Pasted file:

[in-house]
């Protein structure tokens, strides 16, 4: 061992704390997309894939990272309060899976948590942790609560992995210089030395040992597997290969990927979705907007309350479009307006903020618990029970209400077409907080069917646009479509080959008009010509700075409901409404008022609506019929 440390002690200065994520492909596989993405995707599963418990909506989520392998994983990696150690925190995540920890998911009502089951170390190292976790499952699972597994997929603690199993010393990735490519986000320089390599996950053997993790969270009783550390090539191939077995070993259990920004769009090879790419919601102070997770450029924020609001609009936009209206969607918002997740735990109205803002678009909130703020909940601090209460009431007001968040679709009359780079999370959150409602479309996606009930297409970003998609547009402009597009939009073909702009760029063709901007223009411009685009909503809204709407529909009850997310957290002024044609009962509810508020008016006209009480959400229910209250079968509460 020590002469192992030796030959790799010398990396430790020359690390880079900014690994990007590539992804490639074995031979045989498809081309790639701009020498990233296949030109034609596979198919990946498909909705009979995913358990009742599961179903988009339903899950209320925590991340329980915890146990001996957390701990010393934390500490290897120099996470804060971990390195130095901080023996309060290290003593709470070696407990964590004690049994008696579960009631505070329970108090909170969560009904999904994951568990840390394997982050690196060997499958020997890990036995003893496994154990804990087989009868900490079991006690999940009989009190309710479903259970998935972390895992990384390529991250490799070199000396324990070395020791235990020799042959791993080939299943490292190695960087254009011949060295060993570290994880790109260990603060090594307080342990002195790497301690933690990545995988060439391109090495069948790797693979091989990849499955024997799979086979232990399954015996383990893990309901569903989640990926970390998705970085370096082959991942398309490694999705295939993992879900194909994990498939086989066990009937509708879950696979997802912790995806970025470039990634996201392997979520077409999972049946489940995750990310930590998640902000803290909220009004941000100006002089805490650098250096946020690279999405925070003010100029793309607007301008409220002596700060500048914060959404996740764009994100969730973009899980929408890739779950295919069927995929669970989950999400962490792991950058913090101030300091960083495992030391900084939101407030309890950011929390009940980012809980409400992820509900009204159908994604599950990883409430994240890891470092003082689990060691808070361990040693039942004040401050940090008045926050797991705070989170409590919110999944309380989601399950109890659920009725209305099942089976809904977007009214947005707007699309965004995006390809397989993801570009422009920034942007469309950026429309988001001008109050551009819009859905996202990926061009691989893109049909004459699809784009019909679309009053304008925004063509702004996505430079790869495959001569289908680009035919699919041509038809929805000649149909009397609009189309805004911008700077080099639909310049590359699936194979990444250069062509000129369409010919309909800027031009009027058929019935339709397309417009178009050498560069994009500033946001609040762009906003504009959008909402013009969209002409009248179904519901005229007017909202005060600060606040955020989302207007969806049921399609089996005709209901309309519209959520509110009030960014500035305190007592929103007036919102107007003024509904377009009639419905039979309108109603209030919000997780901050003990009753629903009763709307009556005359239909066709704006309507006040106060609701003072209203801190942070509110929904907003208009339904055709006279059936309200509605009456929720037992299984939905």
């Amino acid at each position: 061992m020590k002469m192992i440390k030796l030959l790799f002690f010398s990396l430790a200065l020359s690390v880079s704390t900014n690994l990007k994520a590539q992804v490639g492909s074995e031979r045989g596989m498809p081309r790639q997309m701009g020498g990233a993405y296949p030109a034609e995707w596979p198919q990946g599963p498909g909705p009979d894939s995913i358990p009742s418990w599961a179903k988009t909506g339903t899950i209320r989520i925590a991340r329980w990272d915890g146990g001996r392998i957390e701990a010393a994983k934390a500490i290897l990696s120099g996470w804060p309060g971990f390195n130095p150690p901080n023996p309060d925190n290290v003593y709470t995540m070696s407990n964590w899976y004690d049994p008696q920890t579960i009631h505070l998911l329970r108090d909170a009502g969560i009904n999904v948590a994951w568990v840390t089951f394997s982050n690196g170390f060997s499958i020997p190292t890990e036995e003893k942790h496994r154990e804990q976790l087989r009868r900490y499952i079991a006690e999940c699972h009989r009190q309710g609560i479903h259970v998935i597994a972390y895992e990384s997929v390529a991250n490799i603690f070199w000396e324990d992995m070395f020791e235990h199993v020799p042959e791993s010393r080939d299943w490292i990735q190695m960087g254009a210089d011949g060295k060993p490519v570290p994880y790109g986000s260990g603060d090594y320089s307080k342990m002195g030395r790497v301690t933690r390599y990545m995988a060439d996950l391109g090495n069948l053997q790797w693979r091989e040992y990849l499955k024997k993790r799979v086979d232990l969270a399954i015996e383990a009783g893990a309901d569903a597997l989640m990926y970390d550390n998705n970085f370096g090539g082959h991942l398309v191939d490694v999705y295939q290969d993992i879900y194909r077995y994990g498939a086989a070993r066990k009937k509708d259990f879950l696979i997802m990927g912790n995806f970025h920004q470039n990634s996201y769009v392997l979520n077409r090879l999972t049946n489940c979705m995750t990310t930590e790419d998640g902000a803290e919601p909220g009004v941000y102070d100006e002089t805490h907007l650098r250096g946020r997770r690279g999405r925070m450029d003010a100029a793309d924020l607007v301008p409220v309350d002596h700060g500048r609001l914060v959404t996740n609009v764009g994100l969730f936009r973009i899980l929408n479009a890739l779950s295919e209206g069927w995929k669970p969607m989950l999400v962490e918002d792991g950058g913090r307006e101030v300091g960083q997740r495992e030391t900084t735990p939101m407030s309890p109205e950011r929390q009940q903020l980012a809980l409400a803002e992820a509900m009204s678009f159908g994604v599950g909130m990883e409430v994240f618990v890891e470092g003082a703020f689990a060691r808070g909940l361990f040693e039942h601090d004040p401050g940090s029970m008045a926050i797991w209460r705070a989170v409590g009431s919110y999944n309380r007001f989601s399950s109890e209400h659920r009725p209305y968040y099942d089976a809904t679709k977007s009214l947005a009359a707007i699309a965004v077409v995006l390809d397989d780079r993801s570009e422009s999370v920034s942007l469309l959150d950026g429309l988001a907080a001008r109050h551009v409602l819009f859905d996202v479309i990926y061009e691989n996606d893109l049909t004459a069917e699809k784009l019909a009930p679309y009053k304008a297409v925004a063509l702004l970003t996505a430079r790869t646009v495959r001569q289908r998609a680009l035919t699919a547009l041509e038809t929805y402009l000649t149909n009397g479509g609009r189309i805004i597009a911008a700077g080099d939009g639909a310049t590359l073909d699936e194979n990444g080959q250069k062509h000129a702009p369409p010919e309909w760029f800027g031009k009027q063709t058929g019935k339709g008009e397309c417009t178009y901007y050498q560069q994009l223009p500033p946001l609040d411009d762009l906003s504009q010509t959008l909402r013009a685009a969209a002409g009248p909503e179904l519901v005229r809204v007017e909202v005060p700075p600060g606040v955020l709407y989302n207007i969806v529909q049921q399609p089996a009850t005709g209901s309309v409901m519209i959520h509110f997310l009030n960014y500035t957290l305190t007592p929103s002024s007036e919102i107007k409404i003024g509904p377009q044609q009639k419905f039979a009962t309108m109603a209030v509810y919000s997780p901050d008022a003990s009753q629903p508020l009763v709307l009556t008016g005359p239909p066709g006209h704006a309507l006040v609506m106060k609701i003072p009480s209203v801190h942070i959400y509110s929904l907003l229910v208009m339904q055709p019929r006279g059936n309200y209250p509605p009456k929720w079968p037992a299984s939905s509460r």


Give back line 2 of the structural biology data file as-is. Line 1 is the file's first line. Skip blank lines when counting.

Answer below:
């Protein structure tokens, strides 16, 4: 061992704390997309894939990272309060899976948590942790609560992995210089030395040992597997290969990927979705907007309350479009307006903020618990029970209400077409907080069917646009479509080959008009010509700075409901409404008022609506019929 440390002690200065994520492909596989993405995707599963418990909506989520392998994983990696150690925190995540920890998911009502089951170390190292976790499952699972597994997929603690199993010393990735490519986000320089390599996950053997993790969270009783550390090539191939077995070993259990920004769009090879790419919601102070997770450029924020609001609009936009209206969607918002997740735990109205803002678009909130703020909940601090209460009431007001968040679709009359780079999370959150409602479309996606009930297409970003998609547009402009597009939009073909702009760029063709901007223009411009685009909503809204709407529909009850997310957290002024044609009962509810508020008016006209009480959400229910209250079968509460 020590002469192992030796030959790799010398990396430790020359690390880079900014690994990007590539992804490639074995031979045989498809081309790639701009020498990233296949030109034609596979198919990946498909909705009979995913358990009742599961179903988009339903899950209320925590991340329980915890146990001996957390701990010393934390500490290897120099996470804060971990390195130095901080023996309060290290003593709470070696407990964590004690049994008696579960009631505070329970108090909170969560009904999904994951568990840390394997982050690196060997499958020997890990036995003893496994154990804990087989009868900490079991006690999940009989009190309710479903259970998935972390895992990384390529991250490799070199000396324990070395020791235990020799042959791993080939299943490292190695960087254009011949060295060993570290994880790109260990603060090594307080342990002195790497301690933690990545995988060439391109090495069948790797693979091989990849499955024997799979086979232990399954015996383990893990309901569903989640990926970390998705970085370096082959991942398309490694999705295939993992879900194909994990498939086989066990009937509708879950696979997802912790995806970025470039990634996201392997979520077409999972049946489940995750990310930590998640902000803290909220009004941000100006002089805490650098250096946020690279999405925070003010100029793309607007301008409220002596700060500048914060959404996740764009994100969730973009899980929408890739779950295919069927995929669970989950999400962490792991950058913090101030300091960083495992030391900084939101407030309890950011929390009940980012809980409400992820509900009204159908994604599950990883409430994240890891470092003082689990060691808070361990040693039942004040401050940090008045926050797991705070989170409590919110999944309380989601399950109890659920009725209305099942089976809904977007009214947005707007699309965004995006390809397989993801570009422009920034942007469309950026429309988001001008109050551009819009859905996202990926061009691989893109049909004459699809784009019909679309009053304008925004063509702004996505430079790869495959001569289908680009035919699919041509038809929805000649149909009397609009189309805004911008700077080099639909310049590359699936194979990444250069062509000129369409010919309909800027031009009027058929019935339709397309417009178009050498560069994009500033946001609040762009906003504009959008909402013009969209002409009248179904519901005229007017909202005060600060606040955020989302207007969806049921399609089996005709209901309309519209959520509110009030960014500035305190007592929103007036919102107007003024509904377009009639419905039979309108109603209030919000997780901050003990009753629903009763709307009556005359239909066709704006309507006040106060609701003072209203801190942070509110929904907003208009339904055709006279059936309200509605009456929720037992299984939905």